The UK government has abandoned its centralized coronavirus contact-tracing app in favor of a decentralized model, according to the BBC's chief tech correspondent.
Rory Cellan-Jones shared news of the UK's U-turn on Twitter earlier today. Posting as @ruskin147, Cellan-Jones wrote: "BBC scoop - NHS abandons centralized contact tracing app, moves to Apple/Google decentralized model."
A petition by ProPrivacy asking the UK government to change their contact-tracing app’s data collection model from centralized to decentralized to protect user privacy attracted over 1,000 signatures.
Digital privacy expert at ProPrivacy, Ray Walsh, called the government's decision "a huge win for privacy."
"A decentralized app will allow consumers across the UK to download the app without fears that their data could be exploited for secondary purposes," said Walsh.
The National Health Service COVID-19 contact-tracing app was created to tell people when they may have been exposed to the novel coronavirus. A pilot scheme is currently under way in the Isle of Wight to test the app's efficacy.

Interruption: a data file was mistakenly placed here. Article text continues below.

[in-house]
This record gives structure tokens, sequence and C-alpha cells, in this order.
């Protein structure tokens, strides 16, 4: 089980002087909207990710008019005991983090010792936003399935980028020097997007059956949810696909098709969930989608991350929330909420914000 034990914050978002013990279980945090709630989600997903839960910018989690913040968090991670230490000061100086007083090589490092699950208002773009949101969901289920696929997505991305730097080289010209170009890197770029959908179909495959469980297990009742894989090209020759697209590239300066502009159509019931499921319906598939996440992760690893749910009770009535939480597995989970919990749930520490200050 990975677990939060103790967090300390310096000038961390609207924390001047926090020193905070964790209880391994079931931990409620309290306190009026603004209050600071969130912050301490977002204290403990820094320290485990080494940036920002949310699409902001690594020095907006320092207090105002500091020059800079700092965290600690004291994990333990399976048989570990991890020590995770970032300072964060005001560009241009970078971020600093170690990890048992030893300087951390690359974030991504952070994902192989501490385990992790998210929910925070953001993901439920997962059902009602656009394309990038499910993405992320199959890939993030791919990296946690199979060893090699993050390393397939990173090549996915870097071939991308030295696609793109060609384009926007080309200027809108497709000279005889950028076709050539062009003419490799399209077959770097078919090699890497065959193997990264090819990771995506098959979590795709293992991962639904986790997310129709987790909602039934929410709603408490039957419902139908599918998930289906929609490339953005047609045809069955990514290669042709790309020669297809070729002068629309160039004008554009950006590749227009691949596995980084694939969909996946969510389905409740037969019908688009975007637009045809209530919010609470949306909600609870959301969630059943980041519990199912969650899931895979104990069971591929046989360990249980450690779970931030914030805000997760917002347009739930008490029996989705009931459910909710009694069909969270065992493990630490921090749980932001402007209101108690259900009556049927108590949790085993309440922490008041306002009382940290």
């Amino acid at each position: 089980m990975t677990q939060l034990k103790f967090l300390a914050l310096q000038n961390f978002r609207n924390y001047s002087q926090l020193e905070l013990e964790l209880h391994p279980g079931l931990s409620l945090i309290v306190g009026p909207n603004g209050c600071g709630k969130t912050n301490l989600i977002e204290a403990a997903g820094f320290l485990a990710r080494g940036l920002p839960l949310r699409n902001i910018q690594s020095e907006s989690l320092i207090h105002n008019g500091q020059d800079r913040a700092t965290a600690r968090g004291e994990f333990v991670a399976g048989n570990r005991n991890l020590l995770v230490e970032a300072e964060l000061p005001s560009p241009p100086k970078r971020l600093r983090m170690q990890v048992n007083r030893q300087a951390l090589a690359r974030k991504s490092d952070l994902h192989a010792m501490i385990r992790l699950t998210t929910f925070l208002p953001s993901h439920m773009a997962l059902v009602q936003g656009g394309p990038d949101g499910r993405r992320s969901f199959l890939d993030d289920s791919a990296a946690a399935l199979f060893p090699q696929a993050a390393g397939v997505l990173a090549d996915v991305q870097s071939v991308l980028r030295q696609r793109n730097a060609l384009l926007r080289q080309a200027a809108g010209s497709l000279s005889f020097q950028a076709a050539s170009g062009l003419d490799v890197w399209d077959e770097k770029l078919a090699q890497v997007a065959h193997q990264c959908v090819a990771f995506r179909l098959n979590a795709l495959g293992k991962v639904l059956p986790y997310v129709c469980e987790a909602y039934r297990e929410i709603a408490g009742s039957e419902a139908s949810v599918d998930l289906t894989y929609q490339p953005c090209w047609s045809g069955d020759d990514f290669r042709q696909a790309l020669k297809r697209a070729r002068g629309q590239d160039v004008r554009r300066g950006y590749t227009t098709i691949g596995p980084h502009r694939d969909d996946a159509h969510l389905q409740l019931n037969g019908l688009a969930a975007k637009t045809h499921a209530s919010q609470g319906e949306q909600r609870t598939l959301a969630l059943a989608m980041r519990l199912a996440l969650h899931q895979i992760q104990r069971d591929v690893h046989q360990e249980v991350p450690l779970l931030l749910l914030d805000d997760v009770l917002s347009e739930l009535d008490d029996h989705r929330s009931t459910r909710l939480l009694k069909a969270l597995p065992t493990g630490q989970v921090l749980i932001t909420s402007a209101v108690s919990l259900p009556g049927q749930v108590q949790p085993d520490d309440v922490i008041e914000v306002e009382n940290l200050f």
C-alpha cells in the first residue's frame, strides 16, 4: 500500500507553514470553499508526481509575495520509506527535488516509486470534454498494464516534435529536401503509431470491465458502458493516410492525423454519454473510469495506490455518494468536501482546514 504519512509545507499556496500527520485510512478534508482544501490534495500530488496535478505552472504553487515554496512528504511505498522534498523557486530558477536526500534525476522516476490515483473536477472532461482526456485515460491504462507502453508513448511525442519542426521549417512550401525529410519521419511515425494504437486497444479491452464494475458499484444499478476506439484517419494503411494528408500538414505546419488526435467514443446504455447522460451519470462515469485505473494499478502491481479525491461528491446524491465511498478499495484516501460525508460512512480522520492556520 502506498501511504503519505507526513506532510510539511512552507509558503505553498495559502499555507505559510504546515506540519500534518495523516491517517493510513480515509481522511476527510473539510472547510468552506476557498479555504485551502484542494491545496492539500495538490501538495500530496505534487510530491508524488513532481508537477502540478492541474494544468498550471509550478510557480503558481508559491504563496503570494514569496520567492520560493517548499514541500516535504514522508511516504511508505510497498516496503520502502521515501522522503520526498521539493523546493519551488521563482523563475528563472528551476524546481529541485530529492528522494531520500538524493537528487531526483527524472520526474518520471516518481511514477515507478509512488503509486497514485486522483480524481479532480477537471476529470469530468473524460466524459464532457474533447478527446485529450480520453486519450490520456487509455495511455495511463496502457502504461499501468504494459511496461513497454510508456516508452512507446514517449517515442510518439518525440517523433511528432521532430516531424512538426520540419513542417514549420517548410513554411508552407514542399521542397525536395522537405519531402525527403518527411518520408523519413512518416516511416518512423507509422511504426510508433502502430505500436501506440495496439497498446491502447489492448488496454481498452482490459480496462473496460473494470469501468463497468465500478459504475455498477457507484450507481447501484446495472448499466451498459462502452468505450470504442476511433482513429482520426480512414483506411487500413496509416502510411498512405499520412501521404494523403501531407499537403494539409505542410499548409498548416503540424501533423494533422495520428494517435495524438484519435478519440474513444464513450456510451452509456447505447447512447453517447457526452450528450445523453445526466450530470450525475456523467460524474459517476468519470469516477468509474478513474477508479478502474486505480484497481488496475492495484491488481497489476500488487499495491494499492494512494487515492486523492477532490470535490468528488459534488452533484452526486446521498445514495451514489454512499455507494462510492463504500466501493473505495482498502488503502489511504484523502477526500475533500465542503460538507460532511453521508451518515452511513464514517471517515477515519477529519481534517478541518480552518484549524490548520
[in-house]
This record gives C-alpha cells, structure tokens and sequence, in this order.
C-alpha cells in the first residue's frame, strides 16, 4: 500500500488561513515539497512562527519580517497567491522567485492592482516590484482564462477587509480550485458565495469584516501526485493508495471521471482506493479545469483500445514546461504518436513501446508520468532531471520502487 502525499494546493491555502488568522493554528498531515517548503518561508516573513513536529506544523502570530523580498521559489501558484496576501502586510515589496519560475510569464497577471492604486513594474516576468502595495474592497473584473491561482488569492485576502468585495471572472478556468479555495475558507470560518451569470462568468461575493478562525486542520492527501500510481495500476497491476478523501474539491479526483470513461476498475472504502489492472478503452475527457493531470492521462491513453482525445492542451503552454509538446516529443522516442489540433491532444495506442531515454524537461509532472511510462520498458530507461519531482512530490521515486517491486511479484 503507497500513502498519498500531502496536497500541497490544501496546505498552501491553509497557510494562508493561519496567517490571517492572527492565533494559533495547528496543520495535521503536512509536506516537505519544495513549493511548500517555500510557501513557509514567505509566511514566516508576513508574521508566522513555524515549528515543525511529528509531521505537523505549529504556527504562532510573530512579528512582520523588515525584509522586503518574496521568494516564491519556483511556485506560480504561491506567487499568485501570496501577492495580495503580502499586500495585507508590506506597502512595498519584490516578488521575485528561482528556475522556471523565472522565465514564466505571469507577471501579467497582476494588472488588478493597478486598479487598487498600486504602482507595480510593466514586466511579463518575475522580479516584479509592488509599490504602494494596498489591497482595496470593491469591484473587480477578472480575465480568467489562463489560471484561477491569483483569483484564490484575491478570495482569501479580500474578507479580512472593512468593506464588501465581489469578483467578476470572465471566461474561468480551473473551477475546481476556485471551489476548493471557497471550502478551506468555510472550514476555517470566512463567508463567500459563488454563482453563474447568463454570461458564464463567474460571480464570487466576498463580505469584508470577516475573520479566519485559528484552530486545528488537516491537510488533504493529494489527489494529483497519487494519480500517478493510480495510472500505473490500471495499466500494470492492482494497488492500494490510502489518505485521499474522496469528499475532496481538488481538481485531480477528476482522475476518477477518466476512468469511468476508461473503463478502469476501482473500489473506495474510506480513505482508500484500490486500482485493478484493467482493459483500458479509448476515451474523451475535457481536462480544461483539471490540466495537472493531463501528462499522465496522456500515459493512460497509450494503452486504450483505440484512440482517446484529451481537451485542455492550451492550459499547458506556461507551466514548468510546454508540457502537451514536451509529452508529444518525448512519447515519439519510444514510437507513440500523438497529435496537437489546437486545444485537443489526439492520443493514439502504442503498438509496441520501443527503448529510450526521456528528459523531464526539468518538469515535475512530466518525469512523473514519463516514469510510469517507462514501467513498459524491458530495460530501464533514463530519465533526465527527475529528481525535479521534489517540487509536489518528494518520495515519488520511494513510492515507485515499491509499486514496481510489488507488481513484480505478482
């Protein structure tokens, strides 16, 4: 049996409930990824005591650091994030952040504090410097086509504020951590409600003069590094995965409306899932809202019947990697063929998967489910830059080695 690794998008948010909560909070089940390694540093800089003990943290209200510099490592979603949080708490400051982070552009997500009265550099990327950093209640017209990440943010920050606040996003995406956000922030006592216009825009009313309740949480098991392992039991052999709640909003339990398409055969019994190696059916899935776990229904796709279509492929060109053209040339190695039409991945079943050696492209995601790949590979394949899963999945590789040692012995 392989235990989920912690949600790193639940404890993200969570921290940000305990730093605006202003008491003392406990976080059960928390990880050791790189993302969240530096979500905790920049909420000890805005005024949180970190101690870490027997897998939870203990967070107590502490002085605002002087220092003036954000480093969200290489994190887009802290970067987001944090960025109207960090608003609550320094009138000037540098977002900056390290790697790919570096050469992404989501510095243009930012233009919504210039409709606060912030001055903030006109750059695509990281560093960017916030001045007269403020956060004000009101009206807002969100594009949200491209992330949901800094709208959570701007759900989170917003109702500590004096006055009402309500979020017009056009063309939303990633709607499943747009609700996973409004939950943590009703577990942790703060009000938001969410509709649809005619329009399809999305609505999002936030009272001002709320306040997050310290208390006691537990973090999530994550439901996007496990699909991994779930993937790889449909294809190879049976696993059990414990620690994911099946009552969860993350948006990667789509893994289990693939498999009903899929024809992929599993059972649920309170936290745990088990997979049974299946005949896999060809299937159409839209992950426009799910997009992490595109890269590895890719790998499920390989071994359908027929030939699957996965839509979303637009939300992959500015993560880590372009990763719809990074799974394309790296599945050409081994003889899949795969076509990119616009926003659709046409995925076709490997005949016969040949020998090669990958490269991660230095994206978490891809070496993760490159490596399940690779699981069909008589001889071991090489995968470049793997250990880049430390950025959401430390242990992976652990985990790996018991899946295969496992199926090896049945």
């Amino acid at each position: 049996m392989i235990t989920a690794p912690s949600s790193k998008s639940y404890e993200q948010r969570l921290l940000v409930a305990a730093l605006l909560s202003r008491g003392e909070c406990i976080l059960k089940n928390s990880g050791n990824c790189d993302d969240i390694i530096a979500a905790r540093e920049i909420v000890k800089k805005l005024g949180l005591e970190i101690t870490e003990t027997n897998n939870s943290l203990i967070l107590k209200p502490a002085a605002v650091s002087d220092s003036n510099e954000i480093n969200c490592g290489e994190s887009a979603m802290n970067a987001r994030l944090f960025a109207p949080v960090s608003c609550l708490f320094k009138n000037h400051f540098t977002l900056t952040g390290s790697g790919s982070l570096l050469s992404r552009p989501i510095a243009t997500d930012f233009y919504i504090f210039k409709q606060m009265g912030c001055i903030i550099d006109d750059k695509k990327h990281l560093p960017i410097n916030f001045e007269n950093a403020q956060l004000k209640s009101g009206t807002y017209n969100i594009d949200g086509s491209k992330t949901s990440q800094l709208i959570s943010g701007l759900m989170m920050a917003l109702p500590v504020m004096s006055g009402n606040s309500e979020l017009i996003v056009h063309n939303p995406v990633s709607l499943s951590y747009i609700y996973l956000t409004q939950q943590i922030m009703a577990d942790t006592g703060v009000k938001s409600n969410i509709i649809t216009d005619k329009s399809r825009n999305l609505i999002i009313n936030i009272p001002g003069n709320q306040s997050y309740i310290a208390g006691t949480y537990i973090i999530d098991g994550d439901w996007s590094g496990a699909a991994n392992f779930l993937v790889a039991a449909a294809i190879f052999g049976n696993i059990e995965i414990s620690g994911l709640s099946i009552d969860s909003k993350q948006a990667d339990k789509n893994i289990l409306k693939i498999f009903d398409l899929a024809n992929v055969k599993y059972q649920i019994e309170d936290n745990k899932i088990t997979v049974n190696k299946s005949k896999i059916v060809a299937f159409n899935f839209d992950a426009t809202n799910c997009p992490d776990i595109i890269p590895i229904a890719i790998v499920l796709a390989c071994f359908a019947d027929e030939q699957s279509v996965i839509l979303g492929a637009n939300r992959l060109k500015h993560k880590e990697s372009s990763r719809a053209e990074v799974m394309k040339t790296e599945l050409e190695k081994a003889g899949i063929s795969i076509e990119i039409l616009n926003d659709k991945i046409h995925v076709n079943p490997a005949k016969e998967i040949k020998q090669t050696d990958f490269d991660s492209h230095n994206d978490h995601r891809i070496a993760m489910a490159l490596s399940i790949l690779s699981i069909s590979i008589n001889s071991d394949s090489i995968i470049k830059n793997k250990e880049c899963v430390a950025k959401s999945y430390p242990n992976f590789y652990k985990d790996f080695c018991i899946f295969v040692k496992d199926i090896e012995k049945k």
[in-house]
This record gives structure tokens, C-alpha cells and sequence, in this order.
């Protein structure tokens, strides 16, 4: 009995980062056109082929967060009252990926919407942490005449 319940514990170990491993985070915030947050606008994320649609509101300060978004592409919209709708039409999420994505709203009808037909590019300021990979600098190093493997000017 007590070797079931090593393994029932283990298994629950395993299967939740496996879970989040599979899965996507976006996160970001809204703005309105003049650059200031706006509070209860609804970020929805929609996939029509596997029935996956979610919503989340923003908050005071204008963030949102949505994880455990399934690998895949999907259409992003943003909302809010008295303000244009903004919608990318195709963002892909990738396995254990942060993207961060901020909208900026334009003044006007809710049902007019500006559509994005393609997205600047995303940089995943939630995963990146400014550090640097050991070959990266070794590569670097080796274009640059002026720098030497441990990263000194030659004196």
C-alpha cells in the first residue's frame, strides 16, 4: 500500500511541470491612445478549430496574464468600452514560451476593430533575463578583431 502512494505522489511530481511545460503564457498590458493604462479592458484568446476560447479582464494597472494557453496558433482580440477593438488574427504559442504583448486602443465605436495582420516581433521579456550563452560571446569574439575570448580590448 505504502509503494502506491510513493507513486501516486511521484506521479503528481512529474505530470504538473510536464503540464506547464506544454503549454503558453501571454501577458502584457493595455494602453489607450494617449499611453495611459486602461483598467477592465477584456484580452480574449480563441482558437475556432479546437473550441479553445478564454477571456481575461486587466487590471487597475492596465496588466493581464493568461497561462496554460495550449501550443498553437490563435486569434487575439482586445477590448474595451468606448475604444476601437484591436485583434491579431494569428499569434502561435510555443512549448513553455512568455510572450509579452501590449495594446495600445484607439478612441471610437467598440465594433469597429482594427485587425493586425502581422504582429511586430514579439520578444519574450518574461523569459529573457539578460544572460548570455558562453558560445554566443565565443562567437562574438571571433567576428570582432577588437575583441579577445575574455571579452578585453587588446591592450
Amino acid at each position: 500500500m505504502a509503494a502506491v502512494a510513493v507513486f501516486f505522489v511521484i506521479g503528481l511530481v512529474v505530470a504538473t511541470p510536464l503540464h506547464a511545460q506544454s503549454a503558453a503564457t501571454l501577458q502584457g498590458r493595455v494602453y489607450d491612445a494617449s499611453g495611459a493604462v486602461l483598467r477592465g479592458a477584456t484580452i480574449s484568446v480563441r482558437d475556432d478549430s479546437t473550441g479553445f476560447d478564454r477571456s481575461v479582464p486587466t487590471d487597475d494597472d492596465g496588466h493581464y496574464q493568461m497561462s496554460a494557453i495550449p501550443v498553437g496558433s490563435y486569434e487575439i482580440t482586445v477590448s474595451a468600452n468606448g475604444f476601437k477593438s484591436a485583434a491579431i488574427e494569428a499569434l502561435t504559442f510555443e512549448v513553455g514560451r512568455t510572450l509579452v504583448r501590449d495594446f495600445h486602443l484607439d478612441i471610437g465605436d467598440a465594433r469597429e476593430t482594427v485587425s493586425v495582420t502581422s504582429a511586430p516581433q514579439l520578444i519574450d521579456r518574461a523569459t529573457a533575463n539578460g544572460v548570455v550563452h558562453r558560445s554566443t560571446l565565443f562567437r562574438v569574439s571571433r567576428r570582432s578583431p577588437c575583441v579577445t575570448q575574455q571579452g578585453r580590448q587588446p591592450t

Lord Bethell, the minister for innovation at the Department of Health and Social Care, said participants of the pilot scheme had indicated that they would rather hear bad news from a person than via an automated text or email.
Health secretary Matt Hancock said at the start of May that the NHS COVID-19 contact-tracing app would be rolled out mid-May. However, Lord Bethell, speaking to the MPs on the Commons science and technology committee, said recently that the app will not be ready before the winter.
“We’re seeking to get something going for the winter, but it isn’t a priority for us,” Bethell stated.
The snail-like pace of the government's contact-tracing app implementation was bemoaned by Ray Walsh.
"It is a shame that it took so long for the NHS and the government to come to the same realization privacy experts had months ago—that in order for an app to be effective it is going to need to be accepted by the general public," said Walsh.
"While this is good news, the reality is that we could have had this app up and running weeks if not months ago, which could have greatly reduced the rate of infection and potentially saved lives."
The UK Information Commissioner's Office (ICO) has issued a report on police practices regarding extraction of data from people’s phones, including phones belonging to the victims of crime.